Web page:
By leveraging this data, radio stations can optimize the timing and placement of promotions, sponsorships, and music to better match listener preferences, ultimately enhancing the in-car radio listening experience.

Radioplayer announced a new partnership with NIO to add to the three million vehicles in Europe which now have access to Radioplayer.

A new deal with Google will also help listening to radio on Home Assistant and smart speakers operated by the search giant.

In a session on local radio, Chris Burns, Head of Audio and Digital for BBC England and phrases the present-day goals of radio as follows: “At the heart of it is authentic storytelling and we need to make sure to use of all the platforms available to us.

“In every community there can be found stories, people and emotions that are unique to their community – all in their own way. A local radio station is able to pick up on all of those and broadcast them to people who care.

Through the summit “BBC sounds connecting our listeners to the music, radio and podcasts they love”

Jonathan Wall and Katie Tully described what they have been doing differently for the past five months to improve the BBC Sounds platform.

Firstly, Jono clarifies the importance of combining culture and radio, but most importantly – personalising content. He demonstrates important goals for further developing the platform, such as protecting live listening and being trusted on audio news and local content.

While funding new-starting podcasts, BBC sounds will focus on further enhancing their most listened podcasts, and working together with other well-known outside-created podcasts.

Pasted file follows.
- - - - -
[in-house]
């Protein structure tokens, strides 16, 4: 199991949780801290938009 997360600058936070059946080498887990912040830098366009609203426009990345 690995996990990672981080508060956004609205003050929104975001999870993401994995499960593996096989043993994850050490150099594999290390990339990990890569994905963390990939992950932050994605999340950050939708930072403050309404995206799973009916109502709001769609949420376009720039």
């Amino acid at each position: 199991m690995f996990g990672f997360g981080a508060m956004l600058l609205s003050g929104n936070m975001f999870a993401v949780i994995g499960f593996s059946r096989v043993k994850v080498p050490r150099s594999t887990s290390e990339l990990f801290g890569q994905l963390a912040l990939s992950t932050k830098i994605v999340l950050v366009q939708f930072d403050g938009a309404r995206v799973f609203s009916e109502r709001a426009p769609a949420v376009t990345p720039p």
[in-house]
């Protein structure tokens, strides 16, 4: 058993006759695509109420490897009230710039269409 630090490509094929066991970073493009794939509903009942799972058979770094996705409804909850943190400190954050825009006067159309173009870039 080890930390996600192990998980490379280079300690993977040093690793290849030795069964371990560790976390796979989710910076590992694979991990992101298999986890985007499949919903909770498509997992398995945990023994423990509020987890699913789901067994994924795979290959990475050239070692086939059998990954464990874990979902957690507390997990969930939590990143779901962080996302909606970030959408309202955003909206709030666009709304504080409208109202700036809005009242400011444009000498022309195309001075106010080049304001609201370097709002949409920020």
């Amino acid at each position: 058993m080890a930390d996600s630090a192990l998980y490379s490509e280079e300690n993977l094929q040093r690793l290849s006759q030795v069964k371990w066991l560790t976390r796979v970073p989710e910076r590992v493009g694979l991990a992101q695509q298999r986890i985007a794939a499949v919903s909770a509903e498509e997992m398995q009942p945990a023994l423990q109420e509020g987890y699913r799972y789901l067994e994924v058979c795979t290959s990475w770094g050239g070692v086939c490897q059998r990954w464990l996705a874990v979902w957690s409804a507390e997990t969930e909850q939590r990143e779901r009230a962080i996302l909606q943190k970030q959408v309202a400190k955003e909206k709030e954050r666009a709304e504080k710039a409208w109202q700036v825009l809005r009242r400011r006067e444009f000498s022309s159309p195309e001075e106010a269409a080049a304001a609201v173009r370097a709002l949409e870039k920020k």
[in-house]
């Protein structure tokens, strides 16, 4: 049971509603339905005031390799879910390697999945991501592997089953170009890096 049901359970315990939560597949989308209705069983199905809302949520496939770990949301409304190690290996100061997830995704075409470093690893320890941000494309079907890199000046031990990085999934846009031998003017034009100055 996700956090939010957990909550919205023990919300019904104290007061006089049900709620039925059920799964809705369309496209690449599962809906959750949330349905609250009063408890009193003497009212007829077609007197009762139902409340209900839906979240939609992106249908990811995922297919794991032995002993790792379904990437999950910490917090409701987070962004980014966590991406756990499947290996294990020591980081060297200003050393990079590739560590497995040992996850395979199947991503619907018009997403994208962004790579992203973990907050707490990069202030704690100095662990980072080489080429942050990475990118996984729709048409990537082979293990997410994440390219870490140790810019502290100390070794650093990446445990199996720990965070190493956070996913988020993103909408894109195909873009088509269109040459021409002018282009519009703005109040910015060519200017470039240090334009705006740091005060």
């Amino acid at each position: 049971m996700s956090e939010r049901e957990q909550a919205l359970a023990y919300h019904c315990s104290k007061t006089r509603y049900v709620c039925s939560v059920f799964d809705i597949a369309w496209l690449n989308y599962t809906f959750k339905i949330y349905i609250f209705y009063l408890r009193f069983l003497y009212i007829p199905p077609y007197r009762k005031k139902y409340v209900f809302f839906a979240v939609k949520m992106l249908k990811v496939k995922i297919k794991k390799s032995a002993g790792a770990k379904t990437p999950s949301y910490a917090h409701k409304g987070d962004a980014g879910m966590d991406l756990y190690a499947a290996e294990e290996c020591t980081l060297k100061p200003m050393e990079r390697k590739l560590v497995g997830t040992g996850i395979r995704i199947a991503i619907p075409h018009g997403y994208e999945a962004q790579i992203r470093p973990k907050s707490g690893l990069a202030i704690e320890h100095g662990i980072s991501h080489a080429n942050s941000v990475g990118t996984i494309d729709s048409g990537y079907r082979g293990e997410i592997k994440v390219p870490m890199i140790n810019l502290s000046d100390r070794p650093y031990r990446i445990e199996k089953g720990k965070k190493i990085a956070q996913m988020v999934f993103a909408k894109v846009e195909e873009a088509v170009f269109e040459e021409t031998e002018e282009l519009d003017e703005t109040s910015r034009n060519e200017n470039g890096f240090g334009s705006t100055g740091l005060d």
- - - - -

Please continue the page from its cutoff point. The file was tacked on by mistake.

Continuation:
BBC sounds are now working on a one product roadmap where you can find all the content at one place, using metadata. News will be transformed into playlists, and with smart use of social media, BBC sounds will create a community, in which listeners don’t want to miss out on.

In a session on commercials, we’re asked what is the value of attention? Do we need to create the maximum amount of attention to achieve the maximum outcome for our ads? The simple answer, given by Mark Barber from Radiocentre, is no.

Advertisements can already have powerful effects at low levels of attention. “If something isn’t listened to, it is still heard.” This effect is not reached by any other medium but audio.

So perhaps it is better to concentrate on the advertisement to avoid unnecessary purchases.

To round off day 1, Greg James and his producer Vinuri Perera showed how important the bond with the listeners is.

“Radio is nothing without the audience,” said Greg. Listener feedback in particular is crucial. Greg wants to give listeners the same feeling as what he wants to hear on the radio.

If there are suggestions from the audience, they are gladly accepted, be it for games or other show content. That connects. In the same way, people’s personal stories make the entertainment.

Greg sees it as a give and take. He gets a platform as a presenter, but also gives the listeners a platform. “You get the stars of the radio show. Imagine being in bed in the morning and Radio 1 is calling”. The bond once saved him the show.

The production wanted to play a trick on him and claimed they were taking the show away from him. To win the show back, they distributed puzzle pieces all over England and with the help of the listeners, James had to find the pieces and put them together. A bit of banter is also involved. When James asked why the puzzle pieces had to be put together on the water, the producer replied: because it’s funny.

Not only listeners are part of the shows. Celebrities are also regularly invited to the show. And even in these situations, there are conversations with the audience. That’s what Greg James finds so special. “Everyone is equal on the radio. That’s the essence of the show. Everyone can chat with everyone.”

Greg, being a true radio geek, wanted to back-time his session to the very end, so started singing jingles from his favourite European radio stations to fill time, much to the amusement of the audience.

The final day opened with a session on How to be a better programme director, with host Nik Goodman, who always provides a great energetic session “in the round”.